Use a mortar and pestle to pound cilantro stems and roots, ginger, garlic, and shallots, to a paste, pounding each ingredient thoroughly before adding the next. Then add the fish sauce to create a thin paste. You'll probably need to work in batches. Transfer to a large bowl and stir in the coconut milk. Grind the dried chilies and peppercorns together in a spice grinder. Add the lime zest and kaffir leaf pieces, and grind them all together until the mixture is fine and slightly moist. Stir the spice mixture into the coconut milk mixture. Rub the pig down and up (put it in a giant garbage bag or large plastic bin), inside and out with the kosher salt. Then rub the coconut mixture all over the salted pig, inside and out. Put the pig, belly up, in a large heavy-duty trash bag and pour any remaining marinade inside the cavity. Squeeze out as much air as possible from the bag and tie it. Let sit for 2 to 3 days in a large refrigerator.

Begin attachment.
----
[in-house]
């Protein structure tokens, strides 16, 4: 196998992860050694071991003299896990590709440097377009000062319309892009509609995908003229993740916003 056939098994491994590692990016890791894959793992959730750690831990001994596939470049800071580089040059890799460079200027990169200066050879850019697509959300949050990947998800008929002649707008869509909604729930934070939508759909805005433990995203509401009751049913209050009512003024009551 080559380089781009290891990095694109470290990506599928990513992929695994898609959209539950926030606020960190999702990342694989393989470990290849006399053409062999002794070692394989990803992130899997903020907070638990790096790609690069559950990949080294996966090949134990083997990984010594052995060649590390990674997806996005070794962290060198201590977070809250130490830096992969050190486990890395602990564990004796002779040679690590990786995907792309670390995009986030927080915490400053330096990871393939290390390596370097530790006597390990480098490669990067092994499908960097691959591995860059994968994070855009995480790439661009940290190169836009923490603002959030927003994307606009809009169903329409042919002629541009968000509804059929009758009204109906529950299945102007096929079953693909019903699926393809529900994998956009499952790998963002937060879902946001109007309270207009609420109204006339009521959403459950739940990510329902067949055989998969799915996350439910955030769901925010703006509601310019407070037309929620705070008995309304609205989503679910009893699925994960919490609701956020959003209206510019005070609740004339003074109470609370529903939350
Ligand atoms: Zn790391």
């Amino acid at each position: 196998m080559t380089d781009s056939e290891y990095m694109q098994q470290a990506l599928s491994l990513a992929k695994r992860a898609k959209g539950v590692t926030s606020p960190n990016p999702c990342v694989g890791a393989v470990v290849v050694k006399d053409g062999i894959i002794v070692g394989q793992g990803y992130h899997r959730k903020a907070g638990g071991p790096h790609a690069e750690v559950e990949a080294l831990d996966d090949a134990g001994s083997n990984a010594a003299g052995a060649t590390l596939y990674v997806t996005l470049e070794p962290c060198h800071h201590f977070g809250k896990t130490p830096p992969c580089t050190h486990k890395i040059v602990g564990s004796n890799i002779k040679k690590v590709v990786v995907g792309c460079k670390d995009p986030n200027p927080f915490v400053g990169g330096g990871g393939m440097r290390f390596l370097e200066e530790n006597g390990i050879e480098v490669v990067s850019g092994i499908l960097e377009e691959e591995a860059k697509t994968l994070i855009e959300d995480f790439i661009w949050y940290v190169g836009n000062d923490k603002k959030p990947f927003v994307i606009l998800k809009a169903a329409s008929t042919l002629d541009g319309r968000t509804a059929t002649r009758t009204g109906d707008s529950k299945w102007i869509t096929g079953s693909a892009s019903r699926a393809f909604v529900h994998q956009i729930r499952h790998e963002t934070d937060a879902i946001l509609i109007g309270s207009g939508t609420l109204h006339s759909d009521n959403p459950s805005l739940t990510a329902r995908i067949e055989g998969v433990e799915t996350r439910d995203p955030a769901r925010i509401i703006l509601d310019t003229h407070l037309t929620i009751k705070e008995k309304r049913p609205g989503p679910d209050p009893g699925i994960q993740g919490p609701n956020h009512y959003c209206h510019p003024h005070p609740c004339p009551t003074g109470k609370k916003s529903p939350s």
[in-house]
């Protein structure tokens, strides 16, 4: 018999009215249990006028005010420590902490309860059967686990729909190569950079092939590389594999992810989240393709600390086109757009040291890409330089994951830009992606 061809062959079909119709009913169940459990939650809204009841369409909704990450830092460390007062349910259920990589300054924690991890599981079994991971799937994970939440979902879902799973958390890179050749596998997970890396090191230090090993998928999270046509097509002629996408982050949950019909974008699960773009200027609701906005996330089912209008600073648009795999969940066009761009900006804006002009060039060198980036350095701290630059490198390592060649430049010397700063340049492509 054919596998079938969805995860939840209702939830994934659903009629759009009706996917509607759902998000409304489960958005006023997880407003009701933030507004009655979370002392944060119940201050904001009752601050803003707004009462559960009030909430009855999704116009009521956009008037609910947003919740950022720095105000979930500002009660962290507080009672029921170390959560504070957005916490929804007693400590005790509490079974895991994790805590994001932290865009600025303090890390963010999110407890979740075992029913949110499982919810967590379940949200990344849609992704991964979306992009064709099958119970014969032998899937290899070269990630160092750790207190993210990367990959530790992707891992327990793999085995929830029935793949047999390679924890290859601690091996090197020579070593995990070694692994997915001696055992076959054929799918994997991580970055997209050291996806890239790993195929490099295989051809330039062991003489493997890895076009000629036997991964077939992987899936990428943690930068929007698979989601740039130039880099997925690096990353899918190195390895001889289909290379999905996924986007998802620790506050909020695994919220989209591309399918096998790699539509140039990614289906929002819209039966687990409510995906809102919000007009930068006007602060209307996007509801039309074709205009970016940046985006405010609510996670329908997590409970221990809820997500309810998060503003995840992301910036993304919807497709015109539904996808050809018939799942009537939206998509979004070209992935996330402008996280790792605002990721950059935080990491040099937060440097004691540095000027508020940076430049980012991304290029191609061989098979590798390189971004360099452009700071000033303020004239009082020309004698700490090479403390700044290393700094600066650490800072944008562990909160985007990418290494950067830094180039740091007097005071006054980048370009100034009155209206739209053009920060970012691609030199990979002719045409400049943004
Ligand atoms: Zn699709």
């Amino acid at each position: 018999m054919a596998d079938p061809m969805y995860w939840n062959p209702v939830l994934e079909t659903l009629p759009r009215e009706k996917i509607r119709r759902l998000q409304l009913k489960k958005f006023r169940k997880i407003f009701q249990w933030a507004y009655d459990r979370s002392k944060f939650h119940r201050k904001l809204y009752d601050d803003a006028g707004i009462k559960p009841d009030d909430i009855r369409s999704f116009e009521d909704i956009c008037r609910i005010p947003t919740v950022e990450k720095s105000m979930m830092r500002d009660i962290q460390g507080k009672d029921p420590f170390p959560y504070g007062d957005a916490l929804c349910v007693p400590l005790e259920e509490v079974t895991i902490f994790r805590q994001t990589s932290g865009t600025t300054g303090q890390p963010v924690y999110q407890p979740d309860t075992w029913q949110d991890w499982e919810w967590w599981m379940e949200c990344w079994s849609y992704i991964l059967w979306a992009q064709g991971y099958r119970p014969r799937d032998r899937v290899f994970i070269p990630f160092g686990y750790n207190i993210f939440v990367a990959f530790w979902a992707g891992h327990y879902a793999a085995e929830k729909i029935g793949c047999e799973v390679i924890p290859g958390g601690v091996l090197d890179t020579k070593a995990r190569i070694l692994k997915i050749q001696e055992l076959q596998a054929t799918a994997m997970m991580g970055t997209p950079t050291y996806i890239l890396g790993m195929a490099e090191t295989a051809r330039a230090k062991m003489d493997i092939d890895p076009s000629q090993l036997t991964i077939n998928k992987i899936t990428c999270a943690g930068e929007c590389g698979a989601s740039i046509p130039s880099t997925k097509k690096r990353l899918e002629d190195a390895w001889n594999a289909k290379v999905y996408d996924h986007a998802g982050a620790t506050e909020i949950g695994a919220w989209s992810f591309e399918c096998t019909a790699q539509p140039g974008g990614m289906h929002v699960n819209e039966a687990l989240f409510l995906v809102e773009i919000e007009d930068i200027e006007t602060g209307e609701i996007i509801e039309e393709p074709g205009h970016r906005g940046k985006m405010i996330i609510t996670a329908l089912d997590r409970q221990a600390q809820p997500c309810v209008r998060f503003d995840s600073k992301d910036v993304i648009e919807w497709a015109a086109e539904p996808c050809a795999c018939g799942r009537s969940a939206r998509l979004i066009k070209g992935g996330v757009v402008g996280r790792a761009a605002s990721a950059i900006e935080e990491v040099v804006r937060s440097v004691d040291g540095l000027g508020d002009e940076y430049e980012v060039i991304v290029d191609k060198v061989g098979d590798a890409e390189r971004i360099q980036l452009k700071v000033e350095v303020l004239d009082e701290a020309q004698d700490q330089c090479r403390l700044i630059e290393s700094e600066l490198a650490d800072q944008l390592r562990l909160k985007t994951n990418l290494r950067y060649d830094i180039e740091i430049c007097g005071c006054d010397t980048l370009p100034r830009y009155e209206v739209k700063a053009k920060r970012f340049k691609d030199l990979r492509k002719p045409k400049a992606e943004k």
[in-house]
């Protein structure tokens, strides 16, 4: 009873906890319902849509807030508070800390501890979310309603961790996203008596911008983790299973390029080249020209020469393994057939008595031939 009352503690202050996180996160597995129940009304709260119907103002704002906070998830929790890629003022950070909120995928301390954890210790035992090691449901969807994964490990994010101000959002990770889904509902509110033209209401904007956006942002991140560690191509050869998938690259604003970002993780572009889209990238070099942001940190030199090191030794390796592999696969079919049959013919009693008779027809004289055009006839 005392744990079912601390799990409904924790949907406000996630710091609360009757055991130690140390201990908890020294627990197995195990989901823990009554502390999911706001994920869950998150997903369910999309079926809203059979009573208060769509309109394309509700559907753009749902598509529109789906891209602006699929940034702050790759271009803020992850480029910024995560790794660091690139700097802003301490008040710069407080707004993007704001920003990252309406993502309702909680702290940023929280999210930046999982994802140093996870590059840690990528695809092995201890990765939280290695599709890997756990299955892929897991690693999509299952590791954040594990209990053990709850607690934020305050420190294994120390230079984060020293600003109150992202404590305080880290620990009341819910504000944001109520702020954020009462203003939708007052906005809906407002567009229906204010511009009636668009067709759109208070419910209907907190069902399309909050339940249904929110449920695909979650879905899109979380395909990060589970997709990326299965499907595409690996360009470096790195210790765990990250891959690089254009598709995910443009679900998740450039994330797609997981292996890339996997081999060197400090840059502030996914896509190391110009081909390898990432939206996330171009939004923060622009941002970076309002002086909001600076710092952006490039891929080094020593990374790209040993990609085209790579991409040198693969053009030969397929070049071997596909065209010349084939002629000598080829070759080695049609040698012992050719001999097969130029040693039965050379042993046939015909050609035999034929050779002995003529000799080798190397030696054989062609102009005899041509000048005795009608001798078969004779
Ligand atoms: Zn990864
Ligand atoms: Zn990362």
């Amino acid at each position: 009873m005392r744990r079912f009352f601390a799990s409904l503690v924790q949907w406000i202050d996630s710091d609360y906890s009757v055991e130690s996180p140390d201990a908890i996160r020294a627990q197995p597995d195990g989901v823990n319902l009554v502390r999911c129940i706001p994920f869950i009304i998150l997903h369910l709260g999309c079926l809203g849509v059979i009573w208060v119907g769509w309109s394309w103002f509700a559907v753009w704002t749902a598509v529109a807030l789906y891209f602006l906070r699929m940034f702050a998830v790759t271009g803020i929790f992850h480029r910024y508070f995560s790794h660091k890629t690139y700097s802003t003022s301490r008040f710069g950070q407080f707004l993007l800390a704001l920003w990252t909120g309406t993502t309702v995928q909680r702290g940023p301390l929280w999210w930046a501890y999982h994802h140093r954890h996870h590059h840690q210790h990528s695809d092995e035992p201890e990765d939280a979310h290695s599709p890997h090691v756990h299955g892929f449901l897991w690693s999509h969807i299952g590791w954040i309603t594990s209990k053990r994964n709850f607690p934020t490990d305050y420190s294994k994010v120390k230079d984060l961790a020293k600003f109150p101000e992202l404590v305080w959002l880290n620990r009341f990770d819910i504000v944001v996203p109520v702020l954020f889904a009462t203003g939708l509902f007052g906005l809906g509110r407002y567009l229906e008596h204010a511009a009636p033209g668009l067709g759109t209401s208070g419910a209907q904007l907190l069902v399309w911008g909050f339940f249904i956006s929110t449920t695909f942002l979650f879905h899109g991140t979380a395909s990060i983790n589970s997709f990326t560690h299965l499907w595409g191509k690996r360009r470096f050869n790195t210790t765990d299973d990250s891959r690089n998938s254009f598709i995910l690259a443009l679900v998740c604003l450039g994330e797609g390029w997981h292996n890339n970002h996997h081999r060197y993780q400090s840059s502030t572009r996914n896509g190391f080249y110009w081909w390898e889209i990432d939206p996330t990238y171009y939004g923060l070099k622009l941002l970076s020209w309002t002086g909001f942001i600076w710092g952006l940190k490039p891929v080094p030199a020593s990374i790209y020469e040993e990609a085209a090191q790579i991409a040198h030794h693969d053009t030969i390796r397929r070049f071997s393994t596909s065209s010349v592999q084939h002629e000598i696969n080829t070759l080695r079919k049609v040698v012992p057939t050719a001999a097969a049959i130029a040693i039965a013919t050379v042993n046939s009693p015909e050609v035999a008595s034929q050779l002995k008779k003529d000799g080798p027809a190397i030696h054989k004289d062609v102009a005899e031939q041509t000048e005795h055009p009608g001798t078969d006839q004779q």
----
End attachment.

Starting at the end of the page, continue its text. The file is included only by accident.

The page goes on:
Get a large smoker up to 200 degrees F. Remove the pig from the bag, saving as much of the marinade as possible. Put the pig in the smoker, belly up, and pour the marinade into the belly cavity. While it's cooking, focus on stoking your fire, maintaining the temperature, and drinking. The piggy is ready when the internal temperature of the thickest part of the shoulder is at 170 degrees F. Any pig over 140 pounds or so will take the full 24 hours. If you're working with 50-pounders, though, it'll take closer to 12 hours.
Remove the pig from the smoker and transfer it to a large table covered with a plastic tablecloth or tarp. Let it rest for about 20 minutes, but pork-mad people will undoubtedly start ripping into the fatty flesh before you can get it to the table. I know because I'm one of them. Use a heavy-duty, sharp knife to remove the primals, peel the skin, and chop the meat. Be sure to have a catch basin for the juice and fat that will be spilling out from the smoky carcass. Toss the reserved cilantro leaves over the chopped meat.
Excerpted with permission from Eat With Your Hands by Zak Pelaccio (Ecco, 2012)